October 27th was “Crazy Sock Day” at the elementary school and TJ was really excited about going. He loved going to school, but this day would be even better because he would be wearing long white socks he decorated with colored markers for “Crazy Sock Day.” Little did we know, his crazy socks would be the biggest conversation piece of the day and would come to represent so much more for him, our family, friends and community! TJ was in 4th grade and 9 years old. His brother, Andrew, was in Kindergarten and 5 years old. TJ was excited because it was “Crazy Sock Day” at school and he designed his own socks the night before with colored markers. He participated in a lot of dress up days at school, Nerd Day, Crazy Hair Day, School Spirit day or anything that would allow him to do something fun and I applauded his enthusiasm. This day brought me a different kind of excitement. We finally had an appointment with a pediatric neurologist, Dr Debra Balke, and I had high hopes that she would tell me what was happening with TJ.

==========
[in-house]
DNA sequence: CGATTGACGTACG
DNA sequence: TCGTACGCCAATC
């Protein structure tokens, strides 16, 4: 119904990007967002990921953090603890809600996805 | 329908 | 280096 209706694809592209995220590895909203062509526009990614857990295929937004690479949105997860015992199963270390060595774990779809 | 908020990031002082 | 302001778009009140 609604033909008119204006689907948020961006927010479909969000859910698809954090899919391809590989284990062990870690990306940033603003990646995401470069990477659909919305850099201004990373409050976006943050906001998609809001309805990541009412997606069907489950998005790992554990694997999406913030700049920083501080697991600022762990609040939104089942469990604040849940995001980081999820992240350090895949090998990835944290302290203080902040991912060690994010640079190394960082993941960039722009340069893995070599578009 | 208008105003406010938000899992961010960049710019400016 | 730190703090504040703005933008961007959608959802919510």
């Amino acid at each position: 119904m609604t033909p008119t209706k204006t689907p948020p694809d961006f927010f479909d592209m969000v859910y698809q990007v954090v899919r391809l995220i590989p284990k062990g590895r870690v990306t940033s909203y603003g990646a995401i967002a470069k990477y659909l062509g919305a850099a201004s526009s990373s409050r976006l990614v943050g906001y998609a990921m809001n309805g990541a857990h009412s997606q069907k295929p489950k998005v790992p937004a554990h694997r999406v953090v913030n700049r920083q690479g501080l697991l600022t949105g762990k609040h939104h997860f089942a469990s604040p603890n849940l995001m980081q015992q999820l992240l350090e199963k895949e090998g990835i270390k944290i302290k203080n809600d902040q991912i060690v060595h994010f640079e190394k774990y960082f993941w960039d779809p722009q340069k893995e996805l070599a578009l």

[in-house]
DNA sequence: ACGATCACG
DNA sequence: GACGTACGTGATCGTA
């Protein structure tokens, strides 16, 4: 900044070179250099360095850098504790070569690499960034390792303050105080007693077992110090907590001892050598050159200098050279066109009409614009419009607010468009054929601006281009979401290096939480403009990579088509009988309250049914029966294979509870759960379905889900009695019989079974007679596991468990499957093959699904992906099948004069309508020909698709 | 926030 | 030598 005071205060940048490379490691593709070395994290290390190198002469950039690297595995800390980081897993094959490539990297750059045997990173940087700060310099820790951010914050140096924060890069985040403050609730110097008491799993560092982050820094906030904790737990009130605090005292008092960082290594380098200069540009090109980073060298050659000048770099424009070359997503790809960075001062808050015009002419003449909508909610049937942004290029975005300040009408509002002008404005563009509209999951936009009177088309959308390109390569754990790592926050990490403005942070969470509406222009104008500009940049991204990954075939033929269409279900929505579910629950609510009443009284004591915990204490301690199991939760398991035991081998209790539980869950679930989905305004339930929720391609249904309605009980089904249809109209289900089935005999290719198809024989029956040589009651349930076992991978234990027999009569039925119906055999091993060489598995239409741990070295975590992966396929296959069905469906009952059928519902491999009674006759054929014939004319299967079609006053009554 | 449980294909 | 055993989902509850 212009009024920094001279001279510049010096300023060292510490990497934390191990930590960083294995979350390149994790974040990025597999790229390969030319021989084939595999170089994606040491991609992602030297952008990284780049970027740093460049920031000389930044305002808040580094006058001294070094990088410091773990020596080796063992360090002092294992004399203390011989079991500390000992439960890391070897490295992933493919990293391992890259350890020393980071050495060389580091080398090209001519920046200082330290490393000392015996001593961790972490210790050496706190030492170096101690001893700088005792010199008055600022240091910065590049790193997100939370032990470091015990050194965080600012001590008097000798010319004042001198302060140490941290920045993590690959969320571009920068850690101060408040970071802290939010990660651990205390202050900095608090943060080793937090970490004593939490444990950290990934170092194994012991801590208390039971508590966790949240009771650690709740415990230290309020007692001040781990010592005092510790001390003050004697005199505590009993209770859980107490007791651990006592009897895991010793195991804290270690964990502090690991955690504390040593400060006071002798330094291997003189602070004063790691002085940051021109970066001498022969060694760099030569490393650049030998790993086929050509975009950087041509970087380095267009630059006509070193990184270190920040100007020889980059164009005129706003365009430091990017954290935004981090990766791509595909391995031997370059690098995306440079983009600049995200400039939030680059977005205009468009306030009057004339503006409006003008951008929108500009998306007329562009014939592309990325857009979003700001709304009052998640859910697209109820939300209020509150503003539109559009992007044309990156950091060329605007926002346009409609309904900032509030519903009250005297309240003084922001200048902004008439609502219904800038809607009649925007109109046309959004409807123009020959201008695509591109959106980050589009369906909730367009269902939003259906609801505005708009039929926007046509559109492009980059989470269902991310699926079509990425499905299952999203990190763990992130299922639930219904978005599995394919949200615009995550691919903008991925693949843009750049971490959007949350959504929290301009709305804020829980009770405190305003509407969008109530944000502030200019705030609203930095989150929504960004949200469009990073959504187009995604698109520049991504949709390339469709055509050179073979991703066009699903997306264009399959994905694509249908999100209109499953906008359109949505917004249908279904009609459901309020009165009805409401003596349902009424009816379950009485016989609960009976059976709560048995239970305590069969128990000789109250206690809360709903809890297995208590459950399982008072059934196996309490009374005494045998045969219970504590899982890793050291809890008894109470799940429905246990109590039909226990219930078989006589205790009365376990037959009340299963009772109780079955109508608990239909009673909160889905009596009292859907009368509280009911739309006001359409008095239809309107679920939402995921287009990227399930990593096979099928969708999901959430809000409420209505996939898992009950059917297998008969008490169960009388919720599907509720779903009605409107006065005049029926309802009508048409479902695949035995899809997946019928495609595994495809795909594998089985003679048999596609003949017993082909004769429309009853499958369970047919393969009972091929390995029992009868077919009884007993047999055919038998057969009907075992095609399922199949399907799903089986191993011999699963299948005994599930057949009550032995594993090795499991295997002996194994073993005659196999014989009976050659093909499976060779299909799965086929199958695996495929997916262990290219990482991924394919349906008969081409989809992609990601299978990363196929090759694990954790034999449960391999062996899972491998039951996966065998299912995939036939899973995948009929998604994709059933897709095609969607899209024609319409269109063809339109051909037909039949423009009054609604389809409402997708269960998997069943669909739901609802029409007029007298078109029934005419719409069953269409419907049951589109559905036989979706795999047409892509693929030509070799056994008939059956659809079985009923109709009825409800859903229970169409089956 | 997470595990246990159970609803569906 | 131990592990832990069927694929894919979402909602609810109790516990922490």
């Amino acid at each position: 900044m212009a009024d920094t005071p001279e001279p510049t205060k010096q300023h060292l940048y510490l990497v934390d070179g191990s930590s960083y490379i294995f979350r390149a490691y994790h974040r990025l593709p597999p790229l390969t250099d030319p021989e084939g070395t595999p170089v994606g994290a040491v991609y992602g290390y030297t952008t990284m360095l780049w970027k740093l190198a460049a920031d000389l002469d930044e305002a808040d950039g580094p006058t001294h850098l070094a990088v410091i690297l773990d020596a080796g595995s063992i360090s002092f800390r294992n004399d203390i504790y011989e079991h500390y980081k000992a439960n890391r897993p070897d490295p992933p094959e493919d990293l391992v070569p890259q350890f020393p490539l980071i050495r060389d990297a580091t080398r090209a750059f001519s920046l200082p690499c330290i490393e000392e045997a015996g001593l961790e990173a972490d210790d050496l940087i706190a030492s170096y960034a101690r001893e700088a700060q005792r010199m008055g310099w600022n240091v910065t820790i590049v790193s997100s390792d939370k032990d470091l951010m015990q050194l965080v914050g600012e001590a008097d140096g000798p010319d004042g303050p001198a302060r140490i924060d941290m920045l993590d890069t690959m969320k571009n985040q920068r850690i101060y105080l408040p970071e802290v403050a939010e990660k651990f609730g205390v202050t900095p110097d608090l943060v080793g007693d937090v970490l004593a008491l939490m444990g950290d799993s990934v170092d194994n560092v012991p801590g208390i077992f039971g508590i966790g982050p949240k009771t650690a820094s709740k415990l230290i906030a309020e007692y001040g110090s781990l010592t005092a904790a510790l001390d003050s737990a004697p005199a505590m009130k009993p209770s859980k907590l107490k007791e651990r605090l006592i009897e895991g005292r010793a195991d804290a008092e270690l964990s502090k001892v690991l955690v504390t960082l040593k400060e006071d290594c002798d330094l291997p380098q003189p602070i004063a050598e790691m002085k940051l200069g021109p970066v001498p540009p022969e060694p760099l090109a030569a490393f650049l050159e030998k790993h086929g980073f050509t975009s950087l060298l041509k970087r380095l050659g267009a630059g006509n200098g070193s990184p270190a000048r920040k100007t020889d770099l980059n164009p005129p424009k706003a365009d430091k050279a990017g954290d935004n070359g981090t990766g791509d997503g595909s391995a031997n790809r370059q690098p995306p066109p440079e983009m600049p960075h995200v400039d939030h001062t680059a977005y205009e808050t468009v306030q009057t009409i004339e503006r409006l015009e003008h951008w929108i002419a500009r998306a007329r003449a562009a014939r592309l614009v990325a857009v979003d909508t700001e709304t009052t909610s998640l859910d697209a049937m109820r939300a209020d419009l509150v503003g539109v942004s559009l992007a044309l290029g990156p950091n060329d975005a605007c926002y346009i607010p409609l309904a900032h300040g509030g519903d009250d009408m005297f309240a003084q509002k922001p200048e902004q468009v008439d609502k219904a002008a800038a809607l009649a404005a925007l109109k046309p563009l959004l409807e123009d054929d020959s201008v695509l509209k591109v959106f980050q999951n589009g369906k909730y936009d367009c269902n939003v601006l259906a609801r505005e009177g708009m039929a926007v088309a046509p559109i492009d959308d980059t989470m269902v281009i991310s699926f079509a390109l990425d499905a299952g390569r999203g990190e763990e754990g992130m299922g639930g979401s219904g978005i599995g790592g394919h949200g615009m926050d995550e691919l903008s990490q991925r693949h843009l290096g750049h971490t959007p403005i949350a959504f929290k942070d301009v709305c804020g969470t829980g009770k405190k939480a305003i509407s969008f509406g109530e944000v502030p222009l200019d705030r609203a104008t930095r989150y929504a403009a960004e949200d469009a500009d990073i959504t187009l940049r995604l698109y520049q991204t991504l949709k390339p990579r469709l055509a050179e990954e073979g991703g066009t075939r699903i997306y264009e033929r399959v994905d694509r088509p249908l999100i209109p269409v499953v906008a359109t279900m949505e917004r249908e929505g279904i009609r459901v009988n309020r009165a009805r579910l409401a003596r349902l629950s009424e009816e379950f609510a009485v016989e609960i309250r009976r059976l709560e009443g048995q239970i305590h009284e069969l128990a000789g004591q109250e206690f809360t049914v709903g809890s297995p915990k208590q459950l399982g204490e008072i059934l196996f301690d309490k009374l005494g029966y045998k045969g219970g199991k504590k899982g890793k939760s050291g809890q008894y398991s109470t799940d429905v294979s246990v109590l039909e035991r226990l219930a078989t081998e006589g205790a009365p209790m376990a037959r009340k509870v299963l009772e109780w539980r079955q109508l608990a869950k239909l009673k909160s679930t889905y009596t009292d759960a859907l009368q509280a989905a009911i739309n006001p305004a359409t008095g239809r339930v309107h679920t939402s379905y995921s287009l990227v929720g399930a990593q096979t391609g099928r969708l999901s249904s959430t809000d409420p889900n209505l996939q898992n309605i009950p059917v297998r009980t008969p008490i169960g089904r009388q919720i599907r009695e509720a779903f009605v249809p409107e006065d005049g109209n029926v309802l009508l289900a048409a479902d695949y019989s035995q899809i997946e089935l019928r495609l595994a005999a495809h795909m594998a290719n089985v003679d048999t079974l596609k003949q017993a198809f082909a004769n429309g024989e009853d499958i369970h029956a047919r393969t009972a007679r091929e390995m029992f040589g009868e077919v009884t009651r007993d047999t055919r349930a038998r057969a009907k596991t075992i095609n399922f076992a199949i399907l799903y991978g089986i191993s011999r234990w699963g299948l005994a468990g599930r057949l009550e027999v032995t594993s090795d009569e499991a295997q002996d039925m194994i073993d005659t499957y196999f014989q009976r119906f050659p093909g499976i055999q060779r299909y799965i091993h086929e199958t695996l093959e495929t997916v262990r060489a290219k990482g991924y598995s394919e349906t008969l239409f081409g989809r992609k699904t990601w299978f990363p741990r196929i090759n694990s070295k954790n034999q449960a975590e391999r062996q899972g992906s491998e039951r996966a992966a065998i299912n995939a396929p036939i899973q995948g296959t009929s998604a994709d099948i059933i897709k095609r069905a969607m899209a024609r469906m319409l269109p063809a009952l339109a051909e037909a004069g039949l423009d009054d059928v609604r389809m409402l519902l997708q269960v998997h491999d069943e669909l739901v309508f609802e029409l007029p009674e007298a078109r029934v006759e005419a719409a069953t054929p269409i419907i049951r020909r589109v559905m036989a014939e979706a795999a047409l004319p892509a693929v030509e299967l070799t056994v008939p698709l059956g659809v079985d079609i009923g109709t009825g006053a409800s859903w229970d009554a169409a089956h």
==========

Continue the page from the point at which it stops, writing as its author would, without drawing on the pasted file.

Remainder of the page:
The Illness: For months and months, TJ suffered with spells of vomiting, occasionally feeling dizzy when laying flat and loss of weight. There were many visits to the emergency room, pediatrician, pediatric gastroenterologist and counseling. TJ getting up at 3am to vomit, having to leave the classroom during the day to vomit, running to the bathroom at any given time to vomit. He stopped eating certain foods that he thought would either trigger him to vomit or were inedible to him because it was something he had vomited up in the past and he could no longer stand to eat it. No more eggs or corn and the list increased over the months. Endless hours of worry and frustration. By the time we headed to the neurologist on 10/27/2005, TJ was only eating bagels and a few other things. Sometimes, he would go a few days of intermittent vomiting and other times, he could go a week without an episode. His voice turned raspy and hoarse and I assumed it was raw from all the vomiting. I kept a journal of what he ate, what he did and when he vomited in order to find a pattern to find the cause, but no pattern formed. It seemed he would vomit during time of stress, but it wasn’t consistent. TJ grew weaker and weaker. He used to ride a skateboard, but quit when he became ill. During the cycles when he was not vomiting, TJ would stay active. He played baseball, even though it was difficult for him to run. He had little endurance. He was a Boy Scout and enjoyed attending with his friends, Cameron and Danny. His little 5 year old brother, Andrew, also loved to go with him.